A climate change activist lies on the ground as she stages a 'drop dead' flashmob protest against climate change consequences at Lumpini Park in Bangkok, Thailand

Reasons to strike

Many question why millions of children and adults across the world are taking the time to strike: don’t they have school, work or other responsibilities?

The answer is simple: We strike because we have no choice. We are fighting for our future and for our children’s future. We strike because there is still time to change, but time is of the essence. The sooner we act, the better our shared future will be.

Don’t worry?!
35 seconds from now, you may want to help save the climate.

Lower warming, lower risk

The Earth is already warming. In the 2015 Paris Agreement, countries undertook to pursue ambitious efforts to limit global temperature increase to well below 2°C above pre-industrial levels and efforts to limit the long term temperature increase to 1.5°C. Achieving this target, says the IPCC, will mean fewer climate-related risks for natural and human systems than warming of 2° Celsius. Higher levels of warming are causing worse heat waves, more droughts and floods, and higher sea level rise, causing destruction to the earth we have inherited. These effects will impact everyone – rich and poor – and be most devastating to our most vulnerable: the poorest and youngest people.  

We Demand action

Not enough is being done to limit warming – not even close. This is why Fridays For Future’s mission is to unite behind the science and make those in power take the facts seriously, and act accordingly. We strike for our own future but also for the future of coastal peoples, farmers, indigenous people, and others who are already suffering because of climate change. Farmers in countries like the US, the UK and India are already committing suicide because droughts and floods have undermined their livelihood.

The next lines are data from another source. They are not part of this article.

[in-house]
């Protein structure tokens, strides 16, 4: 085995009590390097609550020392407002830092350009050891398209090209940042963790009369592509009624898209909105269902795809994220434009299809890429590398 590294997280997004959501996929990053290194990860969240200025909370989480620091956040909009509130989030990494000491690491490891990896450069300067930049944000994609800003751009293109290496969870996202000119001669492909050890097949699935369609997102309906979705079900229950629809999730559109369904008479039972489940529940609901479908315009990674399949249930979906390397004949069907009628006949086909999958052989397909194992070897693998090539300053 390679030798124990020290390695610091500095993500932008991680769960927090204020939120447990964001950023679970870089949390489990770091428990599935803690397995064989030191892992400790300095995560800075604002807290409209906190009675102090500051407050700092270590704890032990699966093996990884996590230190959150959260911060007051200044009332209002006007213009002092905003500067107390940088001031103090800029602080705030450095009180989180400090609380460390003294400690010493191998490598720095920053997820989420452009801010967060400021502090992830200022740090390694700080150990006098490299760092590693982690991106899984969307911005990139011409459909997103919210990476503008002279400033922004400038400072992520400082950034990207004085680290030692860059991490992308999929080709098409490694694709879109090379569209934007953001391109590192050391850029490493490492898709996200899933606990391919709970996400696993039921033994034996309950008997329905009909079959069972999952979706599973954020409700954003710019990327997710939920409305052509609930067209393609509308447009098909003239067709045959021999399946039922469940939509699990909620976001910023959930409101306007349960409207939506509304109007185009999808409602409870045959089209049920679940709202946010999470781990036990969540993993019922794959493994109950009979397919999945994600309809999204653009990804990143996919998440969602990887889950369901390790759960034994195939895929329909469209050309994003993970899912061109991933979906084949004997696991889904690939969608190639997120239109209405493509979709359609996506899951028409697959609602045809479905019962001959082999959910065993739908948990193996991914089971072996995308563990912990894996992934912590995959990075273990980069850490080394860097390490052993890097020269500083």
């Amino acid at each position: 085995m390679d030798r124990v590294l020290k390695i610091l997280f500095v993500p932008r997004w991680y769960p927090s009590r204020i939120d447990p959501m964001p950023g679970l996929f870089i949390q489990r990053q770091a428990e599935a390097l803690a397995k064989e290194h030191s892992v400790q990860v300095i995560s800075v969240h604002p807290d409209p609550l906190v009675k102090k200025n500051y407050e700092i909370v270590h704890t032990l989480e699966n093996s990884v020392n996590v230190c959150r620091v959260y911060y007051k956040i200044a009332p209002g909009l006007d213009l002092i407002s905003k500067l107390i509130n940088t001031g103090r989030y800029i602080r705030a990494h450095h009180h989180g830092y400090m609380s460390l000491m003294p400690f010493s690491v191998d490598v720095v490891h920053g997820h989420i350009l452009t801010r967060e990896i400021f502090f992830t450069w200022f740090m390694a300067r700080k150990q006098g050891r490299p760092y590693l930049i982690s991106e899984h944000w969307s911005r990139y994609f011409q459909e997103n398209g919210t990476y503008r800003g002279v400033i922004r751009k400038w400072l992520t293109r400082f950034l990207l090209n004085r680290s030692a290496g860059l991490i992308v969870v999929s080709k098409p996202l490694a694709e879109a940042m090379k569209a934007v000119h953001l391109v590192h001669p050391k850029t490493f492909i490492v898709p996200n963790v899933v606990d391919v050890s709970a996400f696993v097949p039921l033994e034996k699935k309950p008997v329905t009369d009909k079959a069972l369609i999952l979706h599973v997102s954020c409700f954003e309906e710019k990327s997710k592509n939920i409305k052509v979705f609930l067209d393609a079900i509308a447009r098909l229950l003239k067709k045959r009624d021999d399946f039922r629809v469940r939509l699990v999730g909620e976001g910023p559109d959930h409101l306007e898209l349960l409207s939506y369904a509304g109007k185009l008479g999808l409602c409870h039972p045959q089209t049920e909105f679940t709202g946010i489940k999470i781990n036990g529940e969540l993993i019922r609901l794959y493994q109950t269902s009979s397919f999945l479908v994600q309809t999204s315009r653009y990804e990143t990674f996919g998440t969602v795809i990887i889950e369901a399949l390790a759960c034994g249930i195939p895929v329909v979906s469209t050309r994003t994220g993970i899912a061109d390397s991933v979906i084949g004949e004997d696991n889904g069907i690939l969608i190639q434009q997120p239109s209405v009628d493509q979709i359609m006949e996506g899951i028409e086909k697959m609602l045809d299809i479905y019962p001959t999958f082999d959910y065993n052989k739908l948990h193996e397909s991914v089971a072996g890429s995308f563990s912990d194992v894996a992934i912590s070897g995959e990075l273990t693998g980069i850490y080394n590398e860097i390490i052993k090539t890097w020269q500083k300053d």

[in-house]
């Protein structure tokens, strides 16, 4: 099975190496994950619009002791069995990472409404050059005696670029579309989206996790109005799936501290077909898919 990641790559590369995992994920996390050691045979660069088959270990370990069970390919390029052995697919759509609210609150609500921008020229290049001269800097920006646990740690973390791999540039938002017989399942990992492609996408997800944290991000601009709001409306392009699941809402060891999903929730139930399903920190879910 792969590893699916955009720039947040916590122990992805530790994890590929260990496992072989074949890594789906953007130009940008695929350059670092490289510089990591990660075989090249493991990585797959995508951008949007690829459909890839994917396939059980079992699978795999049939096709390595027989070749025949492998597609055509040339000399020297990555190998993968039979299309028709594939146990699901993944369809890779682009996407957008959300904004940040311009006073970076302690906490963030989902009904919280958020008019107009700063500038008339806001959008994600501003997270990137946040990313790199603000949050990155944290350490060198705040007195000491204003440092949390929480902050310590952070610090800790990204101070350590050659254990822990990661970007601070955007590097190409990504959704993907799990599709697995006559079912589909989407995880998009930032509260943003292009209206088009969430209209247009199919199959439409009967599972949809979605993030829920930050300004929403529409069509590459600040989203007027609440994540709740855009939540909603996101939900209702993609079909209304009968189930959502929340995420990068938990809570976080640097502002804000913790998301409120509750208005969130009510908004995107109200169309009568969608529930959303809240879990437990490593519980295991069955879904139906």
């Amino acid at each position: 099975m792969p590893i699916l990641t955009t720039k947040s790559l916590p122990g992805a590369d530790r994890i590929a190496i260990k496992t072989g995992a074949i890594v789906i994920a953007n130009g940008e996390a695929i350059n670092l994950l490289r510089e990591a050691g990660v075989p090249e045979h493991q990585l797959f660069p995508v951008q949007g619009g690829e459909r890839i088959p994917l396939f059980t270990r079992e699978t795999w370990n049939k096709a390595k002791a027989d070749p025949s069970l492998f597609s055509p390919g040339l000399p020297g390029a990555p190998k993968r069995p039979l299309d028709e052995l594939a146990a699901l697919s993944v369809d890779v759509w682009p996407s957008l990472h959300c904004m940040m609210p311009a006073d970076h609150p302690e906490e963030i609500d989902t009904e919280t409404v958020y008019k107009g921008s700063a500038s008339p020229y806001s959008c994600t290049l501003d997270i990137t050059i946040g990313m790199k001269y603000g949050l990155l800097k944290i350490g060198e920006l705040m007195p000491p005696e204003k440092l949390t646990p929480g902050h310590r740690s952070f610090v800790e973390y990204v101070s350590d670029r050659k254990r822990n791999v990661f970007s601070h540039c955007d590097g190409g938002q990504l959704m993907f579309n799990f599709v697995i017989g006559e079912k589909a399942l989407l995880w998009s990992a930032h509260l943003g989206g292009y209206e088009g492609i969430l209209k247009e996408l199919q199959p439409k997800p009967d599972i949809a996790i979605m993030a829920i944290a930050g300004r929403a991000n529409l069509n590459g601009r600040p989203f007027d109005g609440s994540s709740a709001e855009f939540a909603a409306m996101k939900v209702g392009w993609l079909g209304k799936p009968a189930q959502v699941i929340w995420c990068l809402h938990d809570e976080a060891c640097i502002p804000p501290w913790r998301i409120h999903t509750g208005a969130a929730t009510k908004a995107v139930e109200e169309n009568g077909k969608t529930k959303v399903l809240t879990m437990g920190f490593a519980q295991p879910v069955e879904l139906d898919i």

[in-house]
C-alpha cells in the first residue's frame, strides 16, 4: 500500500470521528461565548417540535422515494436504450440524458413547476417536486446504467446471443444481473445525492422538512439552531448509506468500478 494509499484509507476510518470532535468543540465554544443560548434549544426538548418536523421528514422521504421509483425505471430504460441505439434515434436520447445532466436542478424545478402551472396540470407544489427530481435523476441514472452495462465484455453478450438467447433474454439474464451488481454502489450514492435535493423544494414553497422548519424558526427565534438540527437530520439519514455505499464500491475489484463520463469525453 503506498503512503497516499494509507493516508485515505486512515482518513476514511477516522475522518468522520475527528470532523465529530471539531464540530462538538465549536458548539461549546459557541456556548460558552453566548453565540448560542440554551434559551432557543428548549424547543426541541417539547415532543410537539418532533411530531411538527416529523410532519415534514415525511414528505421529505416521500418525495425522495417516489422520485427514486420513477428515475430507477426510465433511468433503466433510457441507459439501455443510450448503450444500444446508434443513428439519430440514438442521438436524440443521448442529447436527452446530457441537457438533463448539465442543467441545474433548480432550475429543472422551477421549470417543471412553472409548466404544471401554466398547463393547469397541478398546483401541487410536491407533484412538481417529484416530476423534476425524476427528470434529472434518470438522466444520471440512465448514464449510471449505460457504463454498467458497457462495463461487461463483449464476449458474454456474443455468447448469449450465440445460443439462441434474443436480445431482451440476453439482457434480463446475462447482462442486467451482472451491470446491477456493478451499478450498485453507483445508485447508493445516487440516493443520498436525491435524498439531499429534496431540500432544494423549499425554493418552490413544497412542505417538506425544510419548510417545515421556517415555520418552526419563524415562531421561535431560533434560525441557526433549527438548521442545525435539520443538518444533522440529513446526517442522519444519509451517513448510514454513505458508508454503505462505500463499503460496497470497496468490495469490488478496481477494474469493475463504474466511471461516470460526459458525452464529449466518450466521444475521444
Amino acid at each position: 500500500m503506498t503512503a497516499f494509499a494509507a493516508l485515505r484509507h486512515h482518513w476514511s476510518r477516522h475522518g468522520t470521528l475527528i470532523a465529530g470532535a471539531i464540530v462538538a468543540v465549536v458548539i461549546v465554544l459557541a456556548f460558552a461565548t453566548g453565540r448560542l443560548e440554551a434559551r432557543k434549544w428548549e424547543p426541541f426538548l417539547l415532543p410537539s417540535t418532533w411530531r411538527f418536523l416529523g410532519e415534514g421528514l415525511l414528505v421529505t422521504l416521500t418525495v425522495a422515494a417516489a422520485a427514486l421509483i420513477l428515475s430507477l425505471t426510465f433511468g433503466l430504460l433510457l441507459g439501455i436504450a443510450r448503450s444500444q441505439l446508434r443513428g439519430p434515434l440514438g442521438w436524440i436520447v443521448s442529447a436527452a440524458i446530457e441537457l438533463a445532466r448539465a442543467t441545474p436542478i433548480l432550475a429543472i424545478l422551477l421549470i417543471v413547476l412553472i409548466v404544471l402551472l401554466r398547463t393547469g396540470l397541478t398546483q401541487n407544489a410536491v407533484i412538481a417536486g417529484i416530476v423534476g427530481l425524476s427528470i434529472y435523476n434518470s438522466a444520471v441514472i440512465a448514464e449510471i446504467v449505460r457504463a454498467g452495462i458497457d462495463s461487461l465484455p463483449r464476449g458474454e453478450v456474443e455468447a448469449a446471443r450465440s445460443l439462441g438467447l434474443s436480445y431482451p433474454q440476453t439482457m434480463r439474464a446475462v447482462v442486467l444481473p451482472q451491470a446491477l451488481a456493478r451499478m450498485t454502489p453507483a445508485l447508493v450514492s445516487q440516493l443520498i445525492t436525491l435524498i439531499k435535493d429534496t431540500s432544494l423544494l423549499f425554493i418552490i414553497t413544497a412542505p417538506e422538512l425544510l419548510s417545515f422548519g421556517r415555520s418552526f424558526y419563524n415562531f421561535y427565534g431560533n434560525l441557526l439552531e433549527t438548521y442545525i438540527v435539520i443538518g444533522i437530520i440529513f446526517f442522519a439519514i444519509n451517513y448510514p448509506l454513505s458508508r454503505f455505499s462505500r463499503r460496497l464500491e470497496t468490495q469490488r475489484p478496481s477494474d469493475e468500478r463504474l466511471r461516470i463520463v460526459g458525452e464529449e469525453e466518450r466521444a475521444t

The good news is that scientists believe limiting warming is absolutely technically possible. With renewable energy technologies, changes in farming and transport, and other big changes, we can limit warming and avoid even worse outcomes. Scientists have modeled these pathways to a better future in detail, we simply need our leaders to embrace them. Scientists have been demanding this for 50 years and haven’t been listened to, and that is why we are taking to the streets. Non-violent protesting is an effective way to bring change.

The crisis is already here

So, we say to those who question our actions: How can we study or work for a future, which is being destroyed in front of our eyes? We are losing football-sized fields of irreplaceable Amazon rainforest every minute. Why should we spend the time and effort on an education, when our governments are not listening to the finest scientists? Why should we study so we can do great things later, when the time for greatness, for action, is now? Humans created this crisis, so humans have to stop it – or face global destruction. Already, we see heat waves, droughts, wildfires, floods and 200 species are disappearing every day from the face of the earth, never to return.  

It is important to add that while we want—even demand—action to keep global warming under 1.5 degrees Celsius, we will not quit or go away if the planet hits that mark. No matter what happens, it is never “too late.” There are always better and worse futures to be had. We will not give up.  

Civil disobedience is effective

Collective action helps us cope with climate anxiety and worry. Striking together brings us hope, and it really does lead to direct change – we learned this much in the history classes you say we should be in. Fridays for Future is powerful. There is a better life on the other side of the crisis. 

External Links
Climate Basics
https://youtu.be/ffjIyms1BX4
What is the Paris Agreement
https://unfccc.int/process-and-meetings/the-paris-agreement/what-is-the-paris-agreement
Dive into the science
Nasa
https://climate.nasa.gov/
Crash Course in Climate Change
www.tellus.geo.su.se/climate.html
Jump into the numbers
The world’s richest 10% responsible for almost half of all lifestyle consumption CO2 emissions.
https://oi-files-d8-prod.s3.eu-west-2.amazonaws.com/s3fs-public/file_attachments/mb-extreme-carbon-inequality-021215-en.pdf

how to strike

Check how you can make a difference with a strike or action.